Discovery Channel's true crime series, Killing Fields recently premiered its second season and armchair sleuths will love the gritty series. While the series is mostly focused on the cold case murder of Louisiana State University student Eugenie Boisfontaine in 1997, the show's investigators have actually re-opened a second cold case along the way. The murder case of Curtis "Cochise" Smith featured in Killing Fields' Season 2 premiere, and it's a pretty complex case.
Curtis "Cochise" Smith disappeared way back in 1991 when, according to Major Ronald Hebert, he left his home to buy diapers for his 5-month-old child. For 25 years, the investigators of this departments have been haunted by this particular case because it seemed to be unsolvable without a body. While the department has been hard at work trying to solve the Boisfonatine case, with Detective Rhodes Sanchez even coming out of retirement to work on it, someone stumbled upon the body of an African-American male who had been brutally stuffed into an oil drum and tossed into the water of Bayou Pigeon. As the show pointed out, rumor had been circulating that Smith was shot and put into an oil drum. The description matched Smith and the department went full throttle into trying to prove that the body was indeed their missing man from 1991.
The body they found was extremely old and deteriorated, but the investigators used the bones to extract a biological profile that can tell age, race, gender, and even height of a deceased victim. With that they could create a reconstruction of what the person may have looked like. They also said that they could attempt to use DNA from inside the teeth to try and develop a profile to work with.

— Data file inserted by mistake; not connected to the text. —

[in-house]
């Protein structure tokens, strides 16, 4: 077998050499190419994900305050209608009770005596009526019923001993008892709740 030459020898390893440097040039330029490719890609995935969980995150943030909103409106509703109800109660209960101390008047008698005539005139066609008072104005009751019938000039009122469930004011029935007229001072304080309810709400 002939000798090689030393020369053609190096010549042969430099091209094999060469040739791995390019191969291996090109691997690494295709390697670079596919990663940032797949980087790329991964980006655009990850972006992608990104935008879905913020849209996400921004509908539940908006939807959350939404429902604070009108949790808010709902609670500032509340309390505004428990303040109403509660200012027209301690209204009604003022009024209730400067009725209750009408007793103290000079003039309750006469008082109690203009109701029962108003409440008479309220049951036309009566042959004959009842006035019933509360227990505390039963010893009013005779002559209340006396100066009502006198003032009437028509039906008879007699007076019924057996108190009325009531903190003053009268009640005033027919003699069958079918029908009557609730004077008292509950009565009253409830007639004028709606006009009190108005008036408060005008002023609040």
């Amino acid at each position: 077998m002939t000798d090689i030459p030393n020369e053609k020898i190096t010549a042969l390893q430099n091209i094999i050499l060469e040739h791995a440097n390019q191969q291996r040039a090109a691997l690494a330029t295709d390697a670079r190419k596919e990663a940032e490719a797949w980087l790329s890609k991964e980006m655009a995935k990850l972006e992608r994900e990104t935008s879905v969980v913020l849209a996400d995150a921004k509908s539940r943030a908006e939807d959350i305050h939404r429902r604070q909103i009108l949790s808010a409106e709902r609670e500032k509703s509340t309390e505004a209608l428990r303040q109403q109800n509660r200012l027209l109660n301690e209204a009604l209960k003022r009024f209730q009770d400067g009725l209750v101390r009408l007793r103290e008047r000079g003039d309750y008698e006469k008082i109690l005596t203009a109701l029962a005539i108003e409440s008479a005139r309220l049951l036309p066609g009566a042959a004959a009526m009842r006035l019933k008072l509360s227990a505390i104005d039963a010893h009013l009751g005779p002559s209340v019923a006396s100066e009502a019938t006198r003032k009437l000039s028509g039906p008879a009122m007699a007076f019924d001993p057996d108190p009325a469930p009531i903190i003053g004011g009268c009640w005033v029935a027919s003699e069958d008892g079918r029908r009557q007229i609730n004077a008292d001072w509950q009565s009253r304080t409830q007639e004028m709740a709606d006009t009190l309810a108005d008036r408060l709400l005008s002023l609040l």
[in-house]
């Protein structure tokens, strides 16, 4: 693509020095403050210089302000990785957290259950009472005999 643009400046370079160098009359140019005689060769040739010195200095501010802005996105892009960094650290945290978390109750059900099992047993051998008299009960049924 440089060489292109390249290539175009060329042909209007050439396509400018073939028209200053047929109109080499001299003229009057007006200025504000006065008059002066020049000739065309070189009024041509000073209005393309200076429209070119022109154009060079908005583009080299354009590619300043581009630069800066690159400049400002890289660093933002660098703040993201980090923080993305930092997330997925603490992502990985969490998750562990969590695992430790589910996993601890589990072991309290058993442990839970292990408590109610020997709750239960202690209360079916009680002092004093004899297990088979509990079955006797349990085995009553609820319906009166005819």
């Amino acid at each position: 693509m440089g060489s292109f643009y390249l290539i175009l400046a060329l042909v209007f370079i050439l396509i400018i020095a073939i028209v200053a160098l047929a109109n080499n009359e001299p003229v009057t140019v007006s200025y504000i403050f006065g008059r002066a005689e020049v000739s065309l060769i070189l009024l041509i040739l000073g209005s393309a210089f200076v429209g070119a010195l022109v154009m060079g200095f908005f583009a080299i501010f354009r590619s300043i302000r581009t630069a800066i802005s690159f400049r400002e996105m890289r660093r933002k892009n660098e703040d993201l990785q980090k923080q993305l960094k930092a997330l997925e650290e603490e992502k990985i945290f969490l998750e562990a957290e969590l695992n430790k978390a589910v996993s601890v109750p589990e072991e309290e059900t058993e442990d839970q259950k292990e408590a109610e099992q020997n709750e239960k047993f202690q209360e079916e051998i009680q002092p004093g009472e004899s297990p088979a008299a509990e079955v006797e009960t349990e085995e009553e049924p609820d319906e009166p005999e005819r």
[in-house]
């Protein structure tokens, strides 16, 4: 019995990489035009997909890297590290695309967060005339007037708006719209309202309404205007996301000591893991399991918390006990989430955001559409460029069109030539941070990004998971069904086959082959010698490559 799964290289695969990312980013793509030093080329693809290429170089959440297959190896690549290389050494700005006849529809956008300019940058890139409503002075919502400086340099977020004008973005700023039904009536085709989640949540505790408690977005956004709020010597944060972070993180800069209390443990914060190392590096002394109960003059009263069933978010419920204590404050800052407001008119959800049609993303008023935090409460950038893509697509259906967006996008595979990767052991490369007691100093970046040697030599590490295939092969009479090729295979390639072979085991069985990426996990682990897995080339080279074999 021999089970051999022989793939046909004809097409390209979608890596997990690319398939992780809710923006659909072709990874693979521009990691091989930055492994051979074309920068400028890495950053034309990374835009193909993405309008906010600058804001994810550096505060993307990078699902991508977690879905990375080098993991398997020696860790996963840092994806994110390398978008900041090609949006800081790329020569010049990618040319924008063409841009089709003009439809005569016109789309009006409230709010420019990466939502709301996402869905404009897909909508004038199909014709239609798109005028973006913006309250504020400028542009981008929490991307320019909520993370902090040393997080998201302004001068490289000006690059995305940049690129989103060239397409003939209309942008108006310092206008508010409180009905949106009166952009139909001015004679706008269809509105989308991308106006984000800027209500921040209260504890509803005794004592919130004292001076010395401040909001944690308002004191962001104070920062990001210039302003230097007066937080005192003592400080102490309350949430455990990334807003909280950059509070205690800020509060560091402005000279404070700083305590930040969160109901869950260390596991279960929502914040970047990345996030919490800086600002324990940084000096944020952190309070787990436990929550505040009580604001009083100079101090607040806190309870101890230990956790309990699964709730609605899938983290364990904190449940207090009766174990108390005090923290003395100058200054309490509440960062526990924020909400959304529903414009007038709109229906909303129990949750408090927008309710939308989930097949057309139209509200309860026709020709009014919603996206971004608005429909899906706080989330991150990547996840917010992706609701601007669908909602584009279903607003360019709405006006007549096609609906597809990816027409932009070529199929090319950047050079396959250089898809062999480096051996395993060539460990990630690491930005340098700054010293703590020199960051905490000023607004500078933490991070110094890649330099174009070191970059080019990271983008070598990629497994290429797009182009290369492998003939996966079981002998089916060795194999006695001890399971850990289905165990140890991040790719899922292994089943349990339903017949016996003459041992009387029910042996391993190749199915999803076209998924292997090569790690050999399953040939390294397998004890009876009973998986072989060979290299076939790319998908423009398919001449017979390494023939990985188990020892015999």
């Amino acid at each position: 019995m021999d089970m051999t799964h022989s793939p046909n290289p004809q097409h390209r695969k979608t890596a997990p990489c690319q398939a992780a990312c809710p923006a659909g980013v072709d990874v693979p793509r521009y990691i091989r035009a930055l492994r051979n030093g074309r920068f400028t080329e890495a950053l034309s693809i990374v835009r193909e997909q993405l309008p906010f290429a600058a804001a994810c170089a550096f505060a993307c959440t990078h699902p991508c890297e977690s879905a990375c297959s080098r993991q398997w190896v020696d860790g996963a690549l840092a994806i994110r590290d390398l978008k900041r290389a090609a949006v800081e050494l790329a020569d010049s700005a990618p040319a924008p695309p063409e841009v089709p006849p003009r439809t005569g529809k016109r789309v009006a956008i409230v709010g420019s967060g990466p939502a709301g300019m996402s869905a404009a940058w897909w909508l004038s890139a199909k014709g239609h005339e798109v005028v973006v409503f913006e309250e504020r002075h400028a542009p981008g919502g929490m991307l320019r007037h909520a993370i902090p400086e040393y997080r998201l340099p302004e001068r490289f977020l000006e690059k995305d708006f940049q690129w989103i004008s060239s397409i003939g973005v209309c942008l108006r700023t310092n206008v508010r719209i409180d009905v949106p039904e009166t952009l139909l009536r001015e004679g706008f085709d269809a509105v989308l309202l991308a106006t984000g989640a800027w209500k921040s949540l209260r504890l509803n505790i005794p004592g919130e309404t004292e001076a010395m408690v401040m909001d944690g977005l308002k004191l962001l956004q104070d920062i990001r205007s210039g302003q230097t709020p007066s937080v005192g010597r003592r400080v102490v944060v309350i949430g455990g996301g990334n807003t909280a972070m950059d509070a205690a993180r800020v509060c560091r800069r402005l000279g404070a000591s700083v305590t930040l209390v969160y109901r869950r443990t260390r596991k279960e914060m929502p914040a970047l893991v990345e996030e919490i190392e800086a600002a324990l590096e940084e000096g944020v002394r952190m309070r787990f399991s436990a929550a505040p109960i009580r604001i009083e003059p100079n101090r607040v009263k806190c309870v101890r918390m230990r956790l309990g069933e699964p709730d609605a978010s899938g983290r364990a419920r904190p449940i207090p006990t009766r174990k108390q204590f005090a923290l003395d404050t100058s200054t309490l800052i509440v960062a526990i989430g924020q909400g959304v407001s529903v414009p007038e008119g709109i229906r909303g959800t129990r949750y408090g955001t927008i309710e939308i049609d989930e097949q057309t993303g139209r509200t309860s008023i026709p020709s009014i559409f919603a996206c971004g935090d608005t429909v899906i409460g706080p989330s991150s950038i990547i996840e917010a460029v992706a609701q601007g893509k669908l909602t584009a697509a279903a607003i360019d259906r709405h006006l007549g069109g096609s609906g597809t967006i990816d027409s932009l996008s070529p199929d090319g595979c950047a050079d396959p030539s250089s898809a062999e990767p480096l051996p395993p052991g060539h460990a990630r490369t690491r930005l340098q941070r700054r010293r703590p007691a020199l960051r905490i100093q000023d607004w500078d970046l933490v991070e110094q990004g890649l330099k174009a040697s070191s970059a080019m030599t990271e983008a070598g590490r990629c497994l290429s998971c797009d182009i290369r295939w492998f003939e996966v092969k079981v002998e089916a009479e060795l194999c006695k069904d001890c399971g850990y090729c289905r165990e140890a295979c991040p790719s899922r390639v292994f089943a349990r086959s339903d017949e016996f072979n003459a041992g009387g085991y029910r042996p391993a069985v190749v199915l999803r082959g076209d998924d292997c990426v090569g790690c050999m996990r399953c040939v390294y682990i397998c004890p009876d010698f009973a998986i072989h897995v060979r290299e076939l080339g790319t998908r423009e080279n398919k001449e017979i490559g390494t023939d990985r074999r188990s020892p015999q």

Additionally, it turned out that investigators already had a suspect for this case but could not make an arrest because they lacked a body. Detective Sanchez explained in the first episode of Season 2 of Killing Fields that Tommy Francise had allegedly confessed to having shot Smith, stuffed him into an oil drum, and thrown the drum into the water. Francise later retracted his comments. He was also suspected of killing another man in 2002. Investigators connected the cases with the fact that both men had worked for Francise at one point in time.
According to The Advocate, in October 2016, Francise was arrested and charged with the deaths of those two men. He denied having any involvement. He was denied bail and, according to WTOC, in December, a grand jury decided there was enough evidence to move forward with a trial. Whatever the outcome, let's just hope that the victims' families eventually get the closure that they deserve.